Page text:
May the winds of love blow softly
and whisper so you’ll hear;
we will always love and miss you
and wish that you were here.
A bright light has left our world with the loss of Calvin who brought such a ray of sunshine and hope to his entire family and community.
Calvin was a special sort of magician who cast a spell on everyone that met him. His secret potion was his big, wide smile mixed with the sunny disposition of a delighted child.
To him, everything was just G-R-E-A-T!
The truth of his story is that the first third of his life was not so great. As a toddler, he suffered from high fevers which affected his cerebellum causing loss of motor skills and ability for speech. Following this his mother abandoned the family and Calvin was removed from his father and two sisters and was placed in Rideau Regional Centre where he spent the next four decades institutionalized in an often lonely and under-stimulated environment. During these years he cherished every special occasion when his father’s sister (Bessie Wilson) would ensure he was always included in her family’s festivities. Time spent with his family meant the world to him, but he became quiet and withdrawn prior to departure from his circle. The institution labelled him as “mentally deficient”, but that was untrue. He was very sensitive and had a deep awareness of everything around him and that took its toll.
Fortunately, in his teens, his cousin Cathy began taking Calvin on extra outings that brought him great joy. Plus, his cousin Annie started to work at RRC and they saw each other almost daily for many years. As he came out of his shell, it became apparent that he was high functioning on many levels - he just couldn’t walk or talk very well.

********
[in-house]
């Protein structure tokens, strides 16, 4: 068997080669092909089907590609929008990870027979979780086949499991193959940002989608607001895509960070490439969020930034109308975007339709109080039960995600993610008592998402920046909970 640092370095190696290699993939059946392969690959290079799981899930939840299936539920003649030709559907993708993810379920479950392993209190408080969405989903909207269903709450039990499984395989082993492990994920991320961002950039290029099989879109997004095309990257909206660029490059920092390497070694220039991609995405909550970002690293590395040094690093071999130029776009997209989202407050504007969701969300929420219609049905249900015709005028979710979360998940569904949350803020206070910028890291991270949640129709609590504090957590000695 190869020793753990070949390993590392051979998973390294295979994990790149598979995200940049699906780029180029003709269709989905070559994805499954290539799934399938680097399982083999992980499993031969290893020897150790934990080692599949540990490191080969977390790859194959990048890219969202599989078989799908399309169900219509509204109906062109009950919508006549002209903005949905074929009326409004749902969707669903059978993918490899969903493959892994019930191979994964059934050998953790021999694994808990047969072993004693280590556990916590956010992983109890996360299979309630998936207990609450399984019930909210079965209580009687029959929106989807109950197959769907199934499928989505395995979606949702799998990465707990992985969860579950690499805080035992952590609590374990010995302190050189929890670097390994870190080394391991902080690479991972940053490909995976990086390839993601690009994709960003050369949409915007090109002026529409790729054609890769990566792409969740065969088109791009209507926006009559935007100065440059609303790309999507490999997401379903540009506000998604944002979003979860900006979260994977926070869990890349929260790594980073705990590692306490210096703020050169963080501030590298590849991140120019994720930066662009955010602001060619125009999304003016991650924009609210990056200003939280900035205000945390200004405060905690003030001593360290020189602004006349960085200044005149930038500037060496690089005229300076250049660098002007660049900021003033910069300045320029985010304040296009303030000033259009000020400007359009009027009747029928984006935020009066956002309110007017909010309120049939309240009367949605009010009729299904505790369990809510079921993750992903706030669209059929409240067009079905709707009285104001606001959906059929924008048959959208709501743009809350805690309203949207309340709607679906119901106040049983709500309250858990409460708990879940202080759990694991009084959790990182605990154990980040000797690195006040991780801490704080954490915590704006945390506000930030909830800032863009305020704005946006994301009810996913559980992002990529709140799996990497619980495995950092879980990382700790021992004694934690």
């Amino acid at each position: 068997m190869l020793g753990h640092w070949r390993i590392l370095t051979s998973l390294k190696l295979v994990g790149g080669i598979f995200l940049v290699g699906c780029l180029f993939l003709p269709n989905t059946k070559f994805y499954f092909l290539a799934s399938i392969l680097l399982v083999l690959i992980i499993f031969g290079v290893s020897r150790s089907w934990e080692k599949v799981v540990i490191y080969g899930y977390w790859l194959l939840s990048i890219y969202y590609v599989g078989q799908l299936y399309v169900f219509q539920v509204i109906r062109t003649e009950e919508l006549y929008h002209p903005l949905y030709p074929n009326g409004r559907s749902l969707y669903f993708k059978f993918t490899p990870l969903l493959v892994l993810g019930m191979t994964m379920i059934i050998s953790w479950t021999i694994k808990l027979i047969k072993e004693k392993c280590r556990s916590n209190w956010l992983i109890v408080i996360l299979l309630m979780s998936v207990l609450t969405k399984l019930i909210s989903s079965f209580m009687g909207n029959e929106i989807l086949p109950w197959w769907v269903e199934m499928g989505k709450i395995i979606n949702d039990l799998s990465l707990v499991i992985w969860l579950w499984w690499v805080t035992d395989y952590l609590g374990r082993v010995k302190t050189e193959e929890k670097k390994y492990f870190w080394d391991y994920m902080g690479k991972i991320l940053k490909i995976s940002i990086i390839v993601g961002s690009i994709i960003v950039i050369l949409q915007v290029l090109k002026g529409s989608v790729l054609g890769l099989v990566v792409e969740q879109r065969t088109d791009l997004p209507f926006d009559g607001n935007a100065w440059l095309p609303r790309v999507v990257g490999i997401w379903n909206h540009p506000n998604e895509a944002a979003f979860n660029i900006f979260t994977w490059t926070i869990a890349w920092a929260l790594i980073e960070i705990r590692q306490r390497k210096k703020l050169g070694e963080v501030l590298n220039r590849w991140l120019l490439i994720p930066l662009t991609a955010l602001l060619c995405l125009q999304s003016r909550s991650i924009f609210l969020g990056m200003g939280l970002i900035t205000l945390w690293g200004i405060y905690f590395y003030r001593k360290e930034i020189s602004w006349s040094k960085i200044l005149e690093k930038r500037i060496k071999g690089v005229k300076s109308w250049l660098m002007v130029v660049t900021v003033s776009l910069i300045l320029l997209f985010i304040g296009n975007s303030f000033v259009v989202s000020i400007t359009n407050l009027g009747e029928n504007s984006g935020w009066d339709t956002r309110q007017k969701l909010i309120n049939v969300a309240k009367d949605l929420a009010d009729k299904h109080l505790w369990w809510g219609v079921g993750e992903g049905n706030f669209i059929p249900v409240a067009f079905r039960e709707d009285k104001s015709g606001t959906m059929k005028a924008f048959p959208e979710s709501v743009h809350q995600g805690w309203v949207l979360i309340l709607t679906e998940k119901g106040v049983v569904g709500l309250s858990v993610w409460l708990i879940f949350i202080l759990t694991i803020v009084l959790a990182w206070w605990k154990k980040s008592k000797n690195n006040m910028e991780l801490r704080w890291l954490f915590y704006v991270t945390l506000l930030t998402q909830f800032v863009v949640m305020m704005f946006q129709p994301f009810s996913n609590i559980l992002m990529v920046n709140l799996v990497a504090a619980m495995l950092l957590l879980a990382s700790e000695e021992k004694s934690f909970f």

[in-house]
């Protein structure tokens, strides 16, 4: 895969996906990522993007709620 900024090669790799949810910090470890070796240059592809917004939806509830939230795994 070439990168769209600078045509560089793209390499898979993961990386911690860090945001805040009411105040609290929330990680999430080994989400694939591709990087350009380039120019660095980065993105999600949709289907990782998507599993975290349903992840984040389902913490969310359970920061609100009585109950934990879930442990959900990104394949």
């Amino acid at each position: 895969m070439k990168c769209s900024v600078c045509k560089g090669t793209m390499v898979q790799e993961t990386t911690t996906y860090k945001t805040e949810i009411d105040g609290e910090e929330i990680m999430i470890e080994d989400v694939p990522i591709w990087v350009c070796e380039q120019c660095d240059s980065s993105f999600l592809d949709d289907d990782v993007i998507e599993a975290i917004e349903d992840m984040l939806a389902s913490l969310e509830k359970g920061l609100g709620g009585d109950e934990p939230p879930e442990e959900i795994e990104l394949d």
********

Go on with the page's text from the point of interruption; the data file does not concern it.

Fast forward another decade, RRC declared it would soon be closing. His first residence in Smiths Falls was a group home, but Calvin expressed a desire for more privacy. With the help of Jed Denton retrofitting an apartment to meet Calvin’s special needs it allowed him to live independently. Along with the social support of Sue and Steve Tennant, his life changed forever for the better. Calvin not only survived on his own but thrived. He proved how tenacious he was and grew to be very self-sufficient. And, very happy.
His next opportunity was when Tayside Community Options, dedicated to providing housing and support to adults with physical and developmental disabilities was formed in Perth. Calvin moved to Perth, and with the support of Community Living Association, he lived on his own, found paid contract work (like delivering the Perth Courier door-to door), was engaged in language, music and exercise therapies, and surrounded by a strong social circle. Living in town, he could easily walk over to spend family time with Annie, Leslie, and Rachael any time he pleased. He was always welcome and loved that Hambone especially always greeted him with her wagging tail.
Calvin was stubborn to-the-bone and competitive to a fault. In sports, he was a demon on the floor hockey court, a rather devious bowling opponent, a baseball diva, and a therapeutic horseback riding aficionado. Did we mention too that he was a die-hard Habs fan (his wardrobe and bedroom décor attested to this in no uncertain terms)! And of course, topping his list of favourite activities was his beloved role as Captain Highliner in fishing expeditions with his buddy Chris.
He was proud to call Perth his community. There was never a greater fundraiser than Calvin. He could charm dollars out of wallets for any given local cause. His fave was raising money Bowling for Big Brothers, Big Sisters with his “Cal’s Kin” team. He always outdid everyone else on this goal – all he had to do was smile and ask – and people stepped up to support him.